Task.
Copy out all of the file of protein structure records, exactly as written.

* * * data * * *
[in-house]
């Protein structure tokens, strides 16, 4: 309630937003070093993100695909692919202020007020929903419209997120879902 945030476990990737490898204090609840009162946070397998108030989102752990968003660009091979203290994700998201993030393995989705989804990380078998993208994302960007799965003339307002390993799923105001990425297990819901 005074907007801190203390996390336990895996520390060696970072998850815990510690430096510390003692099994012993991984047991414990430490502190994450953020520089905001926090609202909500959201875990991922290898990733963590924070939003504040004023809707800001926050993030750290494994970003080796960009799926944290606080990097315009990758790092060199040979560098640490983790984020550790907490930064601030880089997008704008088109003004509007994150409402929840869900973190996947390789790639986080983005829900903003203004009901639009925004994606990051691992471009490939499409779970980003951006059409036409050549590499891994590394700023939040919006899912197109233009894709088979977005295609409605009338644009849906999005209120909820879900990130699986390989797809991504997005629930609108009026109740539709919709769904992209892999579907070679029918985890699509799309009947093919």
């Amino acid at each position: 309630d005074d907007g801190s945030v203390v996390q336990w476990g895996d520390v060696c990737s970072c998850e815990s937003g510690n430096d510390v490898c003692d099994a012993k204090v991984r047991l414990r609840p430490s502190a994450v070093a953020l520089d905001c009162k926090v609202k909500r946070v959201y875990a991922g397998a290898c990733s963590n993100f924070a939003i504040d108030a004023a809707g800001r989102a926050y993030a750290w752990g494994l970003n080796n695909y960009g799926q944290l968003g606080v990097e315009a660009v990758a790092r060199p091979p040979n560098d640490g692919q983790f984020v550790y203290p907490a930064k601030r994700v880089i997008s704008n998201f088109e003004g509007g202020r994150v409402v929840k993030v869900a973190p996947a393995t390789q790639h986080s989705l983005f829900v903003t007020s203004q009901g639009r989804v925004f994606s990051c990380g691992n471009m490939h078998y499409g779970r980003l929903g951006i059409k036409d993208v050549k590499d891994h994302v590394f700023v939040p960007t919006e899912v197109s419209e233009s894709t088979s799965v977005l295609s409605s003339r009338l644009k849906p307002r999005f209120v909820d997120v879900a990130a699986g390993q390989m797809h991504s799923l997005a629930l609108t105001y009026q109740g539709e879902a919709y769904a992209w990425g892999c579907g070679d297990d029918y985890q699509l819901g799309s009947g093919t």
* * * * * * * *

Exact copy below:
[in-house]
């Protein structure tokens, strides 16, 4: 309630937003070093993100695909692919202020007020929903419209997120879902 945030476990990737490898204090609840009162946070397998108030989102752990968003660009091979203290994700998201993030393995989705989804990380078998993208994302960007799965003339307002390993799923105001990425297990819901 005074907007801190203390996390336990895996520390060696970072998850815990510690430096510390003692099994012993991984047991414990430490502190994450953020520089905001926090609202909500959201875990991922290898990733963590924070939003504040004023809707800001926050993030750290494994970003080796960009799926944290606080990097315009990758790092060199040979560098640490983790984020550790907490930064601030880089997008704008088109003004509007994150409402929840869900973190996947390789790639986080983005829900903003203004009901639009925004994606990051691992471009490939499409779970980003951006059409036409050549590499891994590394700023939040919006899912197109233009894709088979977005295609409605009338644009849906999005209120909820879900990130699986390989797809991504997005629930609108009026109740539709919709769904992209892999579907070679029918985890699509799309009947093919």
């Amino acid at each position: 309630d005074d907007g801190s945030v203390v996390q336990w476990g895996d520390v060696c990737s970072c998850e815990s937003g510690n430096d510390v490898c003692d099994a012993k204090v991984r047991l414990r609840p430490s502190a994450v070093a953020l520089d905001c009162k926090v609202k909500r946070v959201y875990a991922g397998a290898c990733s963590n993100f924070a939003i504040d108030a004023a809707g800001r989102a926050y993030a750290w752990g494994l970003n080796n695909y960009g799926q944290l968003g606080v990097e315009a660009v990758a790092r060199p091979p040979n560098d640490g692919q983790f984020v550790y203290p907490a930064k601030r994700v880089i997008s704008n998201f088109e003004g509007g202020r994150v409402v929840k993030v869900a973190p996947a393995t390789q790639h986080s989705l983005f829900v903003t007020s203004q009901g639009r989804v925004f994606s990051c990380g691992n471009m490939h078998y499409g779970r980003l929903g951006i059409k036409d993208v050549k590499d891994h994302v590394f700023v939040p960007t919006e899912v197109s419209e233009s894709t088979s799965v977005l295609s409605s003339r009338l644009k849906p307002r999005f209120v909820d997120v879900a990130a699986g390993q390989m797809h991504s799923l997005a629930l609108t105001y009026q109740g539709e879902a919709y769904a992209w990425g892999c579907g070679d297990d029918y985890q699509l819901g799309s009947g093919t």